FRA: Community has no control over train speed limits

By Danielle Komis

Wednesday, December 14, 2005

GLENDALE - Tuesday’s accident that took the life of a longtime cook at The Whistle Stop restaurant was at least the ninth accident in the past five years at Glendale railroad crossings.

Elsie M. Thompson, 66, of Upton, died in that accident after she was struck by a train near the Ky. 222 crossing. Six years ago, the pastor of Glendale United Methodist Church was killed by a CSX train passing through Glendale.

The high number of train-related accidents in the area is alarming, said Andrew Gani, son of the Rev. Jean M. Washer, who died in the 1999 accident.

“It breaks my heart,” he said. “I wish I could do something.”

Glendale residents and business owners also said they are fed up with the train-related accidents at the railroad crossings at Ky. 222 and Ky. 1136 and demand safer crossings for the growing population of the small town.

Mike Cummins, owner of The Whistle Stop restaurant near the Ky. 222 crossing, said he has been worried about the safety of the crossing since he bought the restaurant in March.

Cummins circulated a petition to get crossing arms installed at the crossing, and recently was told by the governor’s office that crossing arms likely will be installed sometime in 2006, he said. But it has been a confusing path to identify who is responsible for the safety of the crossing, he said.

“They really didn’t give me who to call,” he said.

Becky Judson, public information officer for District 4 of the Kentucky Transportation Cabinet, said a diagnostic team that consists of individuals from several different state and local government agencies and a representative of the railroad company determine what kind of safety warning device might be necessary. For a crossing to be added to the safety program, it must rank in the top 50 most dangerous crossings based on physical characteristics and its accident history.

While crossing arms probably could not have saved Thompson, who attempted to walk across the rail tracks at an unmarked location, Cummins said crossing arms would prevent accidents involving vehicles.

After the accident, many area residents said they also wished the trains -- which travel up to 60 miles per hour -- would slow down through town.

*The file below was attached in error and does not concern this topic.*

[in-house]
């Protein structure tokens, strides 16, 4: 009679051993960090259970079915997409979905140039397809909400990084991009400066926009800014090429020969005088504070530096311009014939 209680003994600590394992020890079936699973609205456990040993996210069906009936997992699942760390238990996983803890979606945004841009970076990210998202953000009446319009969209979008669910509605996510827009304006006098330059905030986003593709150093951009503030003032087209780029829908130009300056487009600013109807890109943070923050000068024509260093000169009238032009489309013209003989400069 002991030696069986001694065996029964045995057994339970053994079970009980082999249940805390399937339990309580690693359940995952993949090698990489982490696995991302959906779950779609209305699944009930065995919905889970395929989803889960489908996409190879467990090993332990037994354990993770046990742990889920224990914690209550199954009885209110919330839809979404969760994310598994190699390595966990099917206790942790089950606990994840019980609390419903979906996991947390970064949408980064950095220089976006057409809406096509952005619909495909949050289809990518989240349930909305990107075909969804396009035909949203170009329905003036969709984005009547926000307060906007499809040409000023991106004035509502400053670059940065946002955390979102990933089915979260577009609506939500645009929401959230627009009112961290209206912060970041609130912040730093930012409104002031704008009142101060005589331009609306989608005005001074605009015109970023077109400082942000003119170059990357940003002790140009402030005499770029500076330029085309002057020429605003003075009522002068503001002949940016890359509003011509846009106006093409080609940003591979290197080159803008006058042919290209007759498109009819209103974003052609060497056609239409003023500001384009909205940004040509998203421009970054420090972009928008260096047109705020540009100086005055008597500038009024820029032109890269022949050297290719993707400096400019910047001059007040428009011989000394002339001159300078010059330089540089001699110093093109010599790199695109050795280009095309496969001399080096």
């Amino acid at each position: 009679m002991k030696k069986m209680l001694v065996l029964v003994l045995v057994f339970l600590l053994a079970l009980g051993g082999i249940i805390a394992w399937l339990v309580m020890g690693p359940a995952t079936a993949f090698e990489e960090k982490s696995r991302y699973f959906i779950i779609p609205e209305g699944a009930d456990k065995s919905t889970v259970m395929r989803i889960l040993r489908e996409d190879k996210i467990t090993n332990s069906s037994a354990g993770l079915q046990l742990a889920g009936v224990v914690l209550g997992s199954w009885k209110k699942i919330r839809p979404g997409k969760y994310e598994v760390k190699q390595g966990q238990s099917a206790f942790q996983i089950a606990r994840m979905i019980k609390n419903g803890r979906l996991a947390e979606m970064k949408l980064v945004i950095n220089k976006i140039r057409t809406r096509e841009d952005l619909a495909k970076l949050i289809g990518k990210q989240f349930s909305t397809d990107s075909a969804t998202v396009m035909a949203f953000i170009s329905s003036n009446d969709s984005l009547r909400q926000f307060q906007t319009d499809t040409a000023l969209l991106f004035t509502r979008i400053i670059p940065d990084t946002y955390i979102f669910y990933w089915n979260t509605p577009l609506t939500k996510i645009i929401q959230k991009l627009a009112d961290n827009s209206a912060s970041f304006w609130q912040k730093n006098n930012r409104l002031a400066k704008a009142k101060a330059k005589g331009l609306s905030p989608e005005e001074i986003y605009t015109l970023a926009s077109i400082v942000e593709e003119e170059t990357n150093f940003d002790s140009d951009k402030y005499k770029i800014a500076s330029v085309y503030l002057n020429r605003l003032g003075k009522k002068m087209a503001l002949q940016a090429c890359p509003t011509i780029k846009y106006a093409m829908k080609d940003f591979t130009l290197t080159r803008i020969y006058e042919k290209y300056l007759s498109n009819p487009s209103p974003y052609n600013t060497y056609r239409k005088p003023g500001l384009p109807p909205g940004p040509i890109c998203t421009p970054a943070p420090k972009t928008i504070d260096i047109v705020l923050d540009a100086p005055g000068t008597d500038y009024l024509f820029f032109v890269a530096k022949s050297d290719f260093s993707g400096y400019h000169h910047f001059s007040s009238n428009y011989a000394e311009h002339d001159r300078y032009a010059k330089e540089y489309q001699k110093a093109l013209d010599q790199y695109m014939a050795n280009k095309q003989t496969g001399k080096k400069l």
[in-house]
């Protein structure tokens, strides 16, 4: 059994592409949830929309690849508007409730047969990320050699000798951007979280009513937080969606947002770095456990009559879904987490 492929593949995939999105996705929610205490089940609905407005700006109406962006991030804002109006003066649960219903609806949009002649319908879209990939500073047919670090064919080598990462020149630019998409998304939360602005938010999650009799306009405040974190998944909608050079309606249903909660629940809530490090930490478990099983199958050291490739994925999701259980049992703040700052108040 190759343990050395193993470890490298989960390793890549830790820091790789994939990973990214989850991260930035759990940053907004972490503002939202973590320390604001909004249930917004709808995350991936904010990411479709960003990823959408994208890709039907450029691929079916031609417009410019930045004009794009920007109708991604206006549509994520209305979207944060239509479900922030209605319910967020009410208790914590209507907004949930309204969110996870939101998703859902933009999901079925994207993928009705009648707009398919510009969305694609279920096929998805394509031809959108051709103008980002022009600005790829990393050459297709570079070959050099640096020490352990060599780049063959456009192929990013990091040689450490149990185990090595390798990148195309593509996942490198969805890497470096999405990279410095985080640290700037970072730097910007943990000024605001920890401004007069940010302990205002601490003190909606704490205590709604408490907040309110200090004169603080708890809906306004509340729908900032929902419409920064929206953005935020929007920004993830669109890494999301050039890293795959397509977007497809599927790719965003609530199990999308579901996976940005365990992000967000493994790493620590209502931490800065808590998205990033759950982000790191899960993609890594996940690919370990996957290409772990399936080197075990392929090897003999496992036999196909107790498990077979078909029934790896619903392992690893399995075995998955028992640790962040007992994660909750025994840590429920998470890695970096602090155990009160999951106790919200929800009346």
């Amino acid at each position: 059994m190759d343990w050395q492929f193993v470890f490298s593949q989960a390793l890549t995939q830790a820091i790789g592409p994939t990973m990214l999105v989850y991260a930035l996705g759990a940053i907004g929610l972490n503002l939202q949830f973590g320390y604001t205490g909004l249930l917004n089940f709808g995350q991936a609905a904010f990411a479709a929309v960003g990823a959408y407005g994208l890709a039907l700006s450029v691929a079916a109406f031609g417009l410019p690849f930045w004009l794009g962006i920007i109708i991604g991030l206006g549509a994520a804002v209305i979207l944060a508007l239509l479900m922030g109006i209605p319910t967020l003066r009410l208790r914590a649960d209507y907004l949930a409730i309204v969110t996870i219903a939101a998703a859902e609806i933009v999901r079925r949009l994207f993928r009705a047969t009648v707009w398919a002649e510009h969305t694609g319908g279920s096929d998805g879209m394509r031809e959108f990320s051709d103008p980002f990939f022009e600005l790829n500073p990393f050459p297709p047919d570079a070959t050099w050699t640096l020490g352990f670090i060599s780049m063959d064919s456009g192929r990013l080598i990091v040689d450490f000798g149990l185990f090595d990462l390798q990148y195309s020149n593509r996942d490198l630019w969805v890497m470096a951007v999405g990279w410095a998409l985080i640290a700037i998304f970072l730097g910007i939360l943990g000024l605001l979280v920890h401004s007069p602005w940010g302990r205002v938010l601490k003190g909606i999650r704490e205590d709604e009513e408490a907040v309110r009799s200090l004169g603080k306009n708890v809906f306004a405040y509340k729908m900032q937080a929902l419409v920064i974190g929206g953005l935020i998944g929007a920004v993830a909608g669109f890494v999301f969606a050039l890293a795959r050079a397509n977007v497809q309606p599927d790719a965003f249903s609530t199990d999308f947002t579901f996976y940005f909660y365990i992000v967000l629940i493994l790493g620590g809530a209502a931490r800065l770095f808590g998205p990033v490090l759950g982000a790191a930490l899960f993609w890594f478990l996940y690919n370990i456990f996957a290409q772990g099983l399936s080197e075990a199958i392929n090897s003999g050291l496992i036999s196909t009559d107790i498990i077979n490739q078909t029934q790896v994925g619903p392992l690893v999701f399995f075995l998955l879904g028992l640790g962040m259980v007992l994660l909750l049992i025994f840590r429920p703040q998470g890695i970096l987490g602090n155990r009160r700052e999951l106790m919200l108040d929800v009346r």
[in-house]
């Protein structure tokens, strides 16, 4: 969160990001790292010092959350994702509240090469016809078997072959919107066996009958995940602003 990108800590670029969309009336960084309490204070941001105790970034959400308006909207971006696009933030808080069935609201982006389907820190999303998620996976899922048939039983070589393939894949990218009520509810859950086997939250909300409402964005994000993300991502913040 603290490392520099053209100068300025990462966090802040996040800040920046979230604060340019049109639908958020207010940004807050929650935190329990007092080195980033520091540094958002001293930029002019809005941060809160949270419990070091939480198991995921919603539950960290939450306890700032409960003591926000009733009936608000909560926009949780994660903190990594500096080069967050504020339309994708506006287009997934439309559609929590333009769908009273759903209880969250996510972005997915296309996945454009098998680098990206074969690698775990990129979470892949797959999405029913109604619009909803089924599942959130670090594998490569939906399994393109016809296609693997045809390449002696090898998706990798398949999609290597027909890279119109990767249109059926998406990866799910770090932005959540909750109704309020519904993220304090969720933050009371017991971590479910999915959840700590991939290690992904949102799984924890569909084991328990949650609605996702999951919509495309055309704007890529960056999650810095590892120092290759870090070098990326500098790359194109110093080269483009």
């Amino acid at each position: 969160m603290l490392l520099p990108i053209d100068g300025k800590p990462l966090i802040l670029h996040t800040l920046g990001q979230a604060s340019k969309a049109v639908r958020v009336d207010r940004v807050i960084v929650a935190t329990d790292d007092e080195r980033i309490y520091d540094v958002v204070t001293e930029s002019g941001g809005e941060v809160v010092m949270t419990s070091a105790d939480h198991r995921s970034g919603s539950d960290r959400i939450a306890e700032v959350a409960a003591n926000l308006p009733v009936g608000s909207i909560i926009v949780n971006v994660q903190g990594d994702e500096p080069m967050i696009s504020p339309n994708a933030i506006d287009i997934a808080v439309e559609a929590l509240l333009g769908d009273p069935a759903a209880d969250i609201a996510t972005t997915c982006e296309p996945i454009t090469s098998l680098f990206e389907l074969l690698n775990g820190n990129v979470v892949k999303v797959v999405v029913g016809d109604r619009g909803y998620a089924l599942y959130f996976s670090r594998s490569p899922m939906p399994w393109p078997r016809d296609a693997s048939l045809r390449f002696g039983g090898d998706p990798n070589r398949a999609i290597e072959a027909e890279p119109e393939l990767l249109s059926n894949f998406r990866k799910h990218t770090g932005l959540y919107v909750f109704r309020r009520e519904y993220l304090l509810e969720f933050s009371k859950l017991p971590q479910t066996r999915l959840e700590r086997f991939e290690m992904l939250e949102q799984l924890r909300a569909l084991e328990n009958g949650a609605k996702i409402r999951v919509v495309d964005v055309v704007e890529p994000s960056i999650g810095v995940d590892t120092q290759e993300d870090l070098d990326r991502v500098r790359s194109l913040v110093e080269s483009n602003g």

However, the Federal Railroad Administration does not require trains to slow down through cities, said Steve Kulm, a spokesman for the FRA. Speed limits depend on the quality and frequency of track maintenance, he said.

“If the railroad maintains the track to allow for a certain speed, that’s what it is,” he said. “The locals do not have control of it.”

Freight and passenger trains are then separated into different classes that allow for different speed limits, Kulm said.

However, trains may slow down if there are curves or inclines in the track, said Kim Skorniak, spokesperson for CSX. The speed limit for the track between Louisville and Nashville is 60 miles per hour, she said.

Kulm said trespassers, like Thompson, are the No. 1 cause of railroad deaths. According to the FRA, eight trespassers were killed or injured by trains in 2005. Half of those deaths involved CSX trains.

“Tracks are dangerous places, and they are private property,” Kulm said.

Gani, who has a wrongful death lawsuit pending against CSX, said he is tired of hearing excuses from officials.

“It’s as frustrating as can be when you feel like everyone’s off the hook for no reason,” he said.

Gani’s main purpose is to see the area around the Glendale train tracks made safer so others won’t have to suffer the pain that he and his family -- and now Thompson’s family -- have suffered.

“It should have been fixed by now,” he said. “I don’t want anybody else killed down there.”